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|Title:||The adequacy of the existing legal framework in Uganda with regard to the spread of HIV/AIDS epidemic|
|Authors:||Kanyike Bwete, Fred|
|Publisher:||Kampala International University, School of Law|
|Abstract:||AIDS was first identified in Uganda around 1982 in the District of Rakai .The early responses to the epidemic were the establishment of the AIDS control program [ACP] in 1986 which was coordinated by the ministry of health. The program concentrated mainly in areas of heath, care, information, education and communication. Thus, AIDS was tackled as a medical issue and other sector had limited participation in the control of the epidemic. By the early 1990, it was realized that the epidemic was not restricted of specific categories of people or classes but had infiltrated the general population Of Uganda sexually active adults and adolescent in Uganda. Evaluation of AIDS prevention measures revealed that while a large percentage of population was knowledgeable about AIDS, its causes and how to avoid it positive behavioral change was happening at a much slower rate than infection. It was therefore realized by the Government and the policy makers that narrowly focused prevention strategies were likely to neither stop the spread of the infection nor address the effect of HIV I AIDS on people living with HIVI AIDS and that there was need therefore to dynamic and adopt new strategies. A multi-sartorial approach encompassing all areas was therefore adopted by the Government, through the Uganda AIDS commission in 1992 to address all other political, economic, social cultural, legal and ethical aspects of epidemic in addition "to medical and scientific aspects of the disease. Currently, its estimated that there are at least 1.5million people already infected with HIVIAIDS. Despite the reported stabilization of prevalence rate of HIV I AIDS in limited urban areas, inflected in 1995 HIV/ AIDS its surveillance report, the infection rate are still high. The rights of those are infected and affected with HIV I AIDS continue to be violated throughout the country without adequate legal protection in place. Today, the AIDS epidemic is still threatening the future of this country. There is no cure in prospect and yet the war can't be lost.|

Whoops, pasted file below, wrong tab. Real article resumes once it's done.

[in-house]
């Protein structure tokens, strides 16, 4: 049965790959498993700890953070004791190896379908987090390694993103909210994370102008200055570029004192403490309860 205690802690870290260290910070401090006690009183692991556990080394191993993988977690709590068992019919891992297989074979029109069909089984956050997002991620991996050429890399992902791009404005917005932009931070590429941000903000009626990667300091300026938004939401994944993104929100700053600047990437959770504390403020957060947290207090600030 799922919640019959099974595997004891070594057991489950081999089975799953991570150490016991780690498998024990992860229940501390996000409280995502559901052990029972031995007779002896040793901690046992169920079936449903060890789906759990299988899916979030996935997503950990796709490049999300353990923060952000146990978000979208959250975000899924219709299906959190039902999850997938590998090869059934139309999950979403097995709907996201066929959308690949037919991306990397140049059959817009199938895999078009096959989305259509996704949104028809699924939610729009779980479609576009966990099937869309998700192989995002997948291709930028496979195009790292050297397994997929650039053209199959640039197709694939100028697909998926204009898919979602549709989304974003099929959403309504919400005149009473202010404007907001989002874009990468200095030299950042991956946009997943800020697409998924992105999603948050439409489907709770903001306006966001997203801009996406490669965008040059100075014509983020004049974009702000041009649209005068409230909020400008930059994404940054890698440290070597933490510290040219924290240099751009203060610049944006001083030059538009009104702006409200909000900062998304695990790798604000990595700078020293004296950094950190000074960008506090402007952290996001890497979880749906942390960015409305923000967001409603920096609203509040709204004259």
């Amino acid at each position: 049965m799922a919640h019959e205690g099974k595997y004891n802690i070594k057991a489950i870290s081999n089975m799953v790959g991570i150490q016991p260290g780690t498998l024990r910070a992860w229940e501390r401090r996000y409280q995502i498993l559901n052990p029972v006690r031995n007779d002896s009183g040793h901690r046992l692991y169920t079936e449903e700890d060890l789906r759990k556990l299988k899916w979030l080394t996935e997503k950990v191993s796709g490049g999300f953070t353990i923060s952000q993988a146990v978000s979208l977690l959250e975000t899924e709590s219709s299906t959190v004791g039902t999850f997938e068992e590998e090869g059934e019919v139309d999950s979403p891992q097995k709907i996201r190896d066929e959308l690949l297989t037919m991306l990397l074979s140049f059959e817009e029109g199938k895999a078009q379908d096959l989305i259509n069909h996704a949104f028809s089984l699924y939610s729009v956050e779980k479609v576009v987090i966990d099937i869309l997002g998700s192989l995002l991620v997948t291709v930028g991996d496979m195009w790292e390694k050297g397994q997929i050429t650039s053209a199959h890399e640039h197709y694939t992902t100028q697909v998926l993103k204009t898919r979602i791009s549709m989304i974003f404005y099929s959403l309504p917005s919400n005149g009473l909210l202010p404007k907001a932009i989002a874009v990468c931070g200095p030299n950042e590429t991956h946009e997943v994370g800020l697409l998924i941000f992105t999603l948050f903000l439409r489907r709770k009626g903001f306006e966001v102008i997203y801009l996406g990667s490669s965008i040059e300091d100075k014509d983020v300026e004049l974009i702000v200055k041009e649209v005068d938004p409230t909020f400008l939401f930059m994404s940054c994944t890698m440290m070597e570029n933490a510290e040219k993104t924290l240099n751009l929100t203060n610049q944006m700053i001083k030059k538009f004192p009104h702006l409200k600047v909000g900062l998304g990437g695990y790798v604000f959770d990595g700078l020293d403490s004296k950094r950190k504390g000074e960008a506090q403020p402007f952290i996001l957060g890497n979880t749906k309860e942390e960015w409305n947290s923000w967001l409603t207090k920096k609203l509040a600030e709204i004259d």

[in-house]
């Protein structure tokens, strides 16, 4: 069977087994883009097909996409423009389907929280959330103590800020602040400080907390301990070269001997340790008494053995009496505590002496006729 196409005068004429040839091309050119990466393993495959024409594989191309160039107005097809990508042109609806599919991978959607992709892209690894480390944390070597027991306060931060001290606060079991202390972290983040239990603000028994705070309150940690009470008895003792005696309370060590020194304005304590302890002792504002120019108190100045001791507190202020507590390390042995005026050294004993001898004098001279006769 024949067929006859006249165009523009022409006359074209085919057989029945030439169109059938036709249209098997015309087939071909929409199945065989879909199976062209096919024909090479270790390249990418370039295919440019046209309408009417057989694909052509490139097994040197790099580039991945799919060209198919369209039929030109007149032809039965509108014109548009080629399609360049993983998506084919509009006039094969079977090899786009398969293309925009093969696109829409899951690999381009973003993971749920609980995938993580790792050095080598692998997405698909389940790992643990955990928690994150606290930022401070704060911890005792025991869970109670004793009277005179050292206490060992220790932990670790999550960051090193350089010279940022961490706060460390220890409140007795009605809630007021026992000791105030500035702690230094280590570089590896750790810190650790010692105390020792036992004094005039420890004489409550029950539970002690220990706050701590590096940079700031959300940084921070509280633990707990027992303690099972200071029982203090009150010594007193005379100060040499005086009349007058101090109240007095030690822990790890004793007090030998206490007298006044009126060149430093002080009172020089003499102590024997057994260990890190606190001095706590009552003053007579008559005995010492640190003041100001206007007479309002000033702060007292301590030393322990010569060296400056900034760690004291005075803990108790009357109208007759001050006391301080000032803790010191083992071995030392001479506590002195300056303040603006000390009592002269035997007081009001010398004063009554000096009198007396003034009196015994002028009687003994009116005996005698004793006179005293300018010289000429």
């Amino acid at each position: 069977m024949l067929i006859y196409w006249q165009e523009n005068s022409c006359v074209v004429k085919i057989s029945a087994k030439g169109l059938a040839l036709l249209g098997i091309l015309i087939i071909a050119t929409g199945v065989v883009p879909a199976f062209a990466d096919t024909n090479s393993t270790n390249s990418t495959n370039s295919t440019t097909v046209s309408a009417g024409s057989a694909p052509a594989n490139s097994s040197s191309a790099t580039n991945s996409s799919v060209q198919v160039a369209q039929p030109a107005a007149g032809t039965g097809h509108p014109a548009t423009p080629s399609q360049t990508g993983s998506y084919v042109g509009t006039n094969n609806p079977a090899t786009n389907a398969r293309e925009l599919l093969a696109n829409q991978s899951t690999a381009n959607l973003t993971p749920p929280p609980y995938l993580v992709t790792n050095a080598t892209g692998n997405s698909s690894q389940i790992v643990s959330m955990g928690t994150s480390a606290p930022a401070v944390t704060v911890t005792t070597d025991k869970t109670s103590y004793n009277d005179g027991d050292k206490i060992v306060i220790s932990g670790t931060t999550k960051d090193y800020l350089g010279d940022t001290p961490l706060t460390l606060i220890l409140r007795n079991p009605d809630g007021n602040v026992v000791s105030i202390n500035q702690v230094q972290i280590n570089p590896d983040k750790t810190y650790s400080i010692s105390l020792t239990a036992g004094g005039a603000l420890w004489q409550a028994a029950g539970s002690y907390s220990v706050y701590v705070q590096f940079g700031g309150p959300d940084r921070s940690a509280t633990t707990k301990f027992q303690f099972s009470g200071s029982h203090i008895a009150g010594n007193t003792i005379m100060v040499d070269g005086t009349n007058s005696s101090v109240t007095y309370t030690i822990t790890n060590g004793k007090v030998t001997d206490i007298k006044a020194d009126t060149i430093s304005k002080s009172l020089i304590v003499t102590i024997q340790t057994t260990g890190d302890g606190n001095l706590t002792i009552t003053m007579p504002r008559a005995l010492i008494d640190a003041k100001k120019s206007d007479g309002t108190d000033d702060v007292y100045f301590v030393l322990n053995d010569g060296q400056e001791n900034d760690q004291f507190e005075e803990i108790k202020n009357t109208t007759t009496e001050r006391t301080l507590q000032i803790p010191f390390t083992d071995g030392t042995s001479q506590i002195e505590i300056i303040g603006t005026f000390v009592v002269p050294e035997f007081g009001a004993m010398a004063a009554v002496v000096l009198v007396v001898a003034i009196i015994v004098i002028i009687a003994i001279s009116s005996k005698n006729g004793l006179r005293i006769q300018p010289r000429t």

|Description:||A Research Paper Submitted in as a Partial Fulfillment for the Requirements for the Award of a Diploma in Laws of the Kampala International University|
|Appears in Collections:||Diploma in Law|
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